DBP (µg/mL)236 (152–288)163 (123–241)183 (123–241)152 (117–235)<0.001<0.001<0.0010.401
n: the number of subjects. Numeric data are expressed as the medians (25th–75th percentile); p-values are generated via the Mann–Whitney U test for a pairwise comparisons. p a All MS patients vs. Controls; p b Established MS vs. Controls; p c New Diagnosed (drug-naïve) vs. Controls; p d Newly Diagnosed (drug-naïve) vs. Established MS patients.
Table 3. Serum levels of 25(OH)D and DBP in different MS phenotypes vs controls.
Table 3. Serum levels of 25(OH)D and DBP in different MS phenotypes vs controls.
Healthy ControlsRelapsing-Remittingp aSecondary Progressivep bp c
All Subjects (n)146166 26
Subjects on
Vitamin D supplement
3360 16
25(OH)D (nmol/L)28.4 (18.0–50.4)25.7 (16.0–47.8)0.38745.5 (22.0–59.2)0.0460.025
DBP (µg/mL)236 (152–288)162 (123–239)<0.001194 (127–246)0.0490.508
Subjects not on
Vitamin D supplement
n = 112n = 101 n = 10
25(OH)D (nmol/L)26.2 (16.7–35.0)22.1 (13.0–36.3)0.05135.4 (19.4–64.7)0.0560.029
DBP (µg/mL)246 (161–299)159 (120–248)<0.001247 (222–271)0.8010.011
Values are expressed by Median (25th–75th percentile). p-values are generated using Mann–Whitney U test for pairwise comparisons a Relapsing-Remitting vs. Controls; b Secondary Progressive vs. Controls; c Relapsing-Remitting vs. Secondary Progressive. Note that Numbers may not add up to the total due to missing data.
Table 4. 25(OH)D and DBP levels in controls and newly diagnosed (drug-naïve) patients in relapse and remission.
Table 4. 25(OH)D and DBP levels in controls and newly diagnosed (drug-naïve) patients in relapse and remission.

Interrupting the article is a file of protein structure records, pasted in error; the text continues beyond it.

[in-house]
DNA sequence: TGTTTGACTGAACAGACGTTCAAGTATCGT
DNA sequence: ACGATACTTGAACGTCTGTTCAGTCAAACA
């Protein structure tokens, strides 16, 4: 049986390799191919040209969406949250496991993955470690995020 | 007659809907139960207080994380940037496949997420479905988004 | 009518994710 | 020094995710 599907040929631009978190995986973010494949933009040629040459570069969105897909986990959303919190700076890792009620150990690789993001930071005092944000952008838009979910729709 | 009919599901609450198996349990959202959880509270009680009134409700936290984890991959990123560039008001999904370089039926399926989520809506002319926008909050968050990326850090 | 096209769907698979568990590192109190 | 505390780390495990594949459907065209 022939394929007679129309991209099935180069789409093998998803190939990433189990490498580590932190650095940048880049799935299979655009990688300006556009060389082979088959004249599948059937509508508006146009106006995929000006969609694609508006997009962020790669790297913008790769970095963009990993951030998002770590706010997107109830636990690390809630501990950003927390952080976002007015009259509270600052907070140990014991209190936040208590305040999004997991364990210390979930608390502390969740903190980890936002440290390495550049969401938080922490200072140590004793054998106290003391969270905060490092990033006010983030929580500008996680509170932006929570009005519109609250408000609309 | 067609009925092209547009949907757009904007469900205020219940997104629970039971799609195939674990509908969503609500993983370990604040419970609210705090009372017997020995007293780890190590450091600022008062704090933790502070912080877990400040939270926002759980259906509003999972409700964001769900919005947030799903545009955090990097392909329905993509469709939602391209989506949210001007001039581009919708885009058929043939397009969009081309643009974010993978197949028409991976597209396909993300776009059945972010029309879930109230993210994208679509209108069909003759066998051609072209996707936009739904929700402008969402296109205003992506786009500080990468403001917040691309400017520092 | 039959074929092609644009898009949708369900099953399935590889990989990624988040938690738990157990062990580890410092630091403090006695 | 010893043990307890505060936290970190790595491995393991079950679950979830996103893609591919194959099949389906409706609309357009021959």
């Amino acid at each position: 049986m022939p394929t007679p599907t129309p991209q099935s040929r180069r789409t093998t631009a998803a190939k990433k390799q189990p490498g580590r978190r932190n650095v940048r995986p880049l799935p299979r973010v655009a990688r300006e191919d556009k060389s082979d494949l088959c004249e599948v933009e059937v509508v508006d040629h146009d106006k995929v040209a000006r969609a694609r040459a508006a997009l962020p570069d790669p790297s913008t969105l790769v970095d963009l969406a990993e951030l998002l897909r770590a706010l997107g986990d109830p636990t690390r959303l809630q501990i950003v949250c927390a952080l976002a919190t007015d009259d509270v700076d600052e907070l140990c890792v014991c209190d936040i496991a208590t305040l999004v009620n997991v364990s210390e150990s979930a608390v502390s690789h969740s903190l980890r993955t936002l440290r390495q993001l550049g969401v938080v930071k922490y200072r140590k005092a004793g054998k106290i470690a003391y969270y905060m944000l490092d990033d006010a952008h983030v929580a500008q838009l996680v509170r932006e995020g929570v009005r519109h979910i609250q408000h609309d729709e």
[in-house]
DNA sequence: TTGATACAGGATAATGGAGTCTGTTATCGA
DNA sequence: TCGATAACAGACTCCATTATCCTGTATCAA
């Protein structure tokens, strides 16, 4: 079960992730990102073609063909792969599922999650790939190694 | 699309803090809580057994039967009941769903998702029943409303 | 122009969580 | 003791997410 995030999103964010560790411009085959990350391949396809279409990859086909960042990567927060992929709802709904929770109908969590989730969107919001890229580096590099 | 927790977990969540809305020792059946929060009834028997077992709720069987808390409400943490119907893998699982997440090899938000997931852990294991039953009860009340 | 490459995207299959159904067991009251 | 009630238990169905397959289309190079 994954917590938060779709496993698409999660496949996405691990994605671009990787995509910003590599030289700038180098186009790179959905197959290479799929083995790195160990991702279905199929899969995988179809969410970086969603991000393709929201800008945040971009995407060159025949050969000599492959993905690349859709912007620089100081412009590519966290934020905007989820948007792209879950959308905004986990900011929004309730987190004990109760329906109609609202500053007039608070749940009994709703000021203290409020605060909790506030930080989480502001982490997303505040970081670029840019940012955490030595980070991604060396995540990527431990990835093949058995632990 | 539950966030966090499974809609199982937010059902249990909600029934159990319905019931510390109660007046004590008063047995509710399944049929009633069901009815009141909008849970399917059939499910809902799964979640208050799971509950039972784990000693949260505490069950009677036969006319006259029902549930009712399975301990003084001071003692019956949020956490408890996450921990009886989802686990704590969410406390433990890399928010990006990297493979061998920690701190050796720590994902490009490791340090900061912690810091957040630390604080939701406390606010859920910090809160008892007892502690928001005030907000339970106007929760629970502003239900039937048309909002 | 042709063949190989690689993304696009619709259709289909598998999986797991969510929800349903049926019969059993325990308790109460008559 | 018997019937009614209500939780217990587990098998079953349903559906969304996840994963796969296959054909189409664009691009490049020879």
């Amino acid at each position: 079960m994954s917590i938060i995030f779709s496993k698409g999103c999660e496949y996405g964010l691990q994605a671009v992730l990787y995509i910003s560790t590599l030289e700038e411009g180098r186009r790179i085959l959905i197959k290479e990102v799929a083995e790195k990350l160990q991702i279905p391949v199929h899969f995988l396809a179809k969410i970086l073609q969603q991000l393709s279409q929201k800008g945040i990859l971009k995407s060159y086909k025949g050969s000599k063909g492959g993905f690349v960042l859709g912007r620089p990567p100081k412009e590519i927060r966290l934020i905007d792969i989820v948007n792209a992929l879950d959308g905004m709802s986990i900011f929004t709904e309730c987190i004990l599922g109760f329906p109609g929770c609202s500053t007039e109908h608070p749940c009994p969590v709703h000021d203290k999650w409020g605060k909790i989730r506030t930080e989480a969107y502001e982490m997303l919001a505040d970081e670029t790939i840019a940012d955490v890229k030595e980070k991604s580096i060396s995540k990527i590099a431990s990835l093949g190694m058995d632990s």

ControlsMS Relapsep aMS Remissionp bp c
N14636 25
25(OH)D (nmol/L)25.4 (16.3–33.5)16.0 (12.5–26.5)0.02822.5 (14.1–47.2)0.1980.058
DBP (µg/mL)247 (165–303)155 (113–244)<0.001151 (118–233)0.0010.318
Values are expressed by the median (25th–75th percentile). p-values are generated using the Mann–Whitney U test for pairwise comparisons. p a patients having relapse vs. controls, p b patients having remission vs. controls; p c patients having remission vs. relapse.
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Al-Shammri, S.; Chattopadhyay, A.; Hanah, M.G.; Doi, S.; Akanji, A. Association of Blood Levels of Vitamin D and Its Binding Protein with Clinical Phenotypes of Multiple Sclerosis. Biomedicines 2023, 11, 1808.

AMA Style

Al-Shammri S, Chattopadhyay A, Hanah MG, Doi S, Akanji A. Association of Blood Levels of Vitamin D and Its Binding Protein with Clinical Phenotypes of Multiple Sclerosis. Biomedicines. 2023; 11(7):1808.

Chicago/Turabian Style

Al-Shammri, Suhail, Arpita Chattopadhyay, Magdy Girgis Hanah, Suhail Doi, and Abayomi Akanji. 2023. "Association of Blood Levels of Vitamin D and Its Binding Protein with Clinical Phenotypes of Multiple Sclerosis" Biomedicines 11, no. 7: 1808.